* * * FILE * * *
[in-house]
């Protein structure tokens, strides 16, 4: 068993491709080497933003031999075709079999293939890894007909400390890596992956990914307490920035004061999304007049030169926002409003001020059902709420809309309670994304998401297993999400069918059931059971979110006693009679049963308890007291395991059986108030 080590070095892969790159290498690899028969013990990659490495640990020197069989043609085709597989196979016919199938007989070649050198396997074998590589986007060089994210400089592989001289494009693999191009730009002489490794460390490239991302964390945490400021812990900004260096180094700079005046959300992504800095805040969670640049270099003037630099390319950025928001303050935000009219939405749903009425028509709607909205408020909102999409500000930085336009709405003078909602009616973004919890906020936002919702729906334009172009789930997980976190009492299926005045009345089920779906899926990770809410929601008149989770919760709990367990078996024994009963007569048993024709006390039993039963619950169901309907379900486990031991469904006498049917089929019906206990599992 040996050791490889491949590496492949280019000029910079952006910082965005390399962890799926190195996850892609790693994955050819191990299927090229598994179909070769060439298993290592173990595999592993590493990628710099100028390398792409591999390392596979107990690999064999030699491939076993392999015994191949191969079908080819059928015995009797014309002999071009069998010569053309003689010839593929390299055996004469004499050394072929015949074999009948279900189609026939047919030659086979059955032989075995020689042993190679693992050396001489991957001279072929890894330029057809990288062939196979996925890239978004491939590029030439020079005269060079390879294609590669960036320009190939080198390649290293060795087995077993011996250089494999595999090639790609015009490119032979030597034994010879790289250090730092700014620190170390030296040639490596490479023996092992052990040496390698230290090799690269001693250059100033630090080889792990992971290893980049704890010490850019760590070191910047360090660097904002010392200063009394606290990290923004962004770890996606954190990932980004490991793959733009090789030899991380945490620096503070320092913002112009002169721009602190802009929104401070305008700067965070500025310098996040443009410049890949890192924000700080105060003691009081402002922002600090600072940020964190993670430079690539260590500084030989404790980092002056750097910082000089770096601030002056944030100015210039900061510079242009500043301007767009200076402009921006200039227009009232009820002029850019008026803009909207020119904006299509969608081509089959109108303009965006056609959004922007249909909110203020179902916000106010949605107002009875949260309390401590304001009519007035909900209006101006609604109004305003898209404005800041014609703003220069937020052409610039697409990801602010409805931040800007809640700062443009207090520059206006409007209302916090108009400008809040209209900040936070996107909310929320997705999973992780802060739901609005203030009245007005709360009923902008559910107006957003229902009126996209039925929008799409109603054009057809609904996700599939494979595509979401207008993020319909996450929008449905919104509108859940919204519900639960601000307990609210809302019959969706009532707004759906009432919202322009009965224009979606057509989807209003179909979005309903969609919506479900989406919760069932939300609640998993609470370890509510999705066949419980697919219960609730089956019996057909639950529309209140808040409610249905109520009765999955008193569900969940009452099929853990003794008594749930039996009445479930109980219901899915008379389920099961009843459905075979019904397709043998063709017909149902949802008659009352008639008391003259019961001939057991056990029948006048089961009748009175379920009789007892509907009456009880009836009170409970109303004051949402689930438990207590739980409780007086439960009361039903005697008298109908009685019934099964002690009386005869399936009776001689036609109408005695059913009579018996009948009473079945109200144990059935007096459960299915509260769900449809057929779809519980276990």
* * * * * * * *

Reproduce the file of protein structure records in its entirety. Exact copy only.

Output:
[in-house]
């Protein structure tokens, strides 16, 4: 068993491709080497933003031999075709079999293939890894007909400390890596992956990914307490920035004061999304007049030169926002409003001020059902709420809309309670994304998401297993999400069918059931059971979110006693009679049963308890007291395991059986108030 080590070095892969790159290498690899028969013990990659490495640990020197069989043609085709597989196979016919199938007989070649050198396997074998590589986007060089994210400089592989001289494009693999191009730009002489490794460390490239991302964390945490400021812990900004260096180094700079005046959300992504800095805040969670640049270099003037630099390319950025928001303050935000009219939405749903009425028509709607909205408020909102999409500000930085336009709405003078909602009616973004919890906020936002919702729906334009172009789930997980976190009492299926005045009345089920779906899926990770809410929601008149989770919760709990367990078996024994009963007569048993024709006390039993039963619950169901309907379900486990031991469904006498049917089929019906206990599992 040996050791490889491949590496492949280019000029910079952006910082965005390399962890799926190195996850892609790693994955050819191990299927090229598994179909070769060439298993290592173990595999592993590493990628710099100028390398792409591999390392596979107990690999064999030699491939076993392999015994191949191969079908080819059928015995009797014309002999071009069998010569053309003689010839593929390299055996004469004499050394072929015949074999009948279900189609026939047919030659086979059955032989075995020689042993190679693992050396001489991957001279072929890894330029057809990288062939196979996925890239978004491939590029030439020079005269060079390879294609590669960036320009190939080198390649290293060795087995077993011996250089494999595999090639790609015009490119032979030597034994010879790289250090730092700014620190170390030296040639490596490479023996092992052990040496390698230290090799690269001693250059100033630090080889792990992971290893980049704890010490850019760590070191910047360090660097904002010392200063009394606290990290923004962004770890996606954190990932980004490991793959733009090789030899991380945490620096503070320092913002112009002169721009602190802009929104401070305008700067965070500025310098996040443009410049890949890192924000700080105060003691009081402002922002600090600072940020964190993670430079690539260590500084030989404790980092002056750097910082000089770096601030002056944030100015210039900061510079242009500043301007767009200076402009921006200039227009009232009820002029850019008026803009909207020119904006299509969608081509089959109108303009965006056609959004922007249909909110203020179902916000106010949605107002009875949260309390401590304001009519007035909900209006101006609604109004305003898209404005800041014609703003220069937020052409610039697409990801602010409805931040800007809640700062443009207090520059206006409007209302916090108009400008809040209209900040936070996107909310929320997705999973992780802060739901609005203030009245007005709360009923902008559910107006957003229902009126996209039925929008799409109603054009057809609904996700599939494979595509979401207008993020319909996450929008449905919104509108859940919204519900639960601000307990609210809302019959969706009532707004759906009432919202322009009965224009979606057509989807209003179909979005309903969609919506479900989406919760069932939300609640998993609470370890509510999705066949419980697919219960609730089956019996057909639950529309209140808040409610249905109520009765999955008193569900969940009452099929853990003794008594749930039996009445479930109980219901899915008379389920099961009843459905075979019904397709043998063709017909149902949802008659009352008639008391003259019961001939057991056990029948006048089961009748009175379920009789007892509907009456009880009836009170409970109303004051949402689930438990207590739980409780007086439960009361039903005697008298109908009685019934099964002690009386005869399936009776001689036609109408005695059913009579018996009948009473079945109200144990059935007096459960299915509260769900449809057929779809519980276990």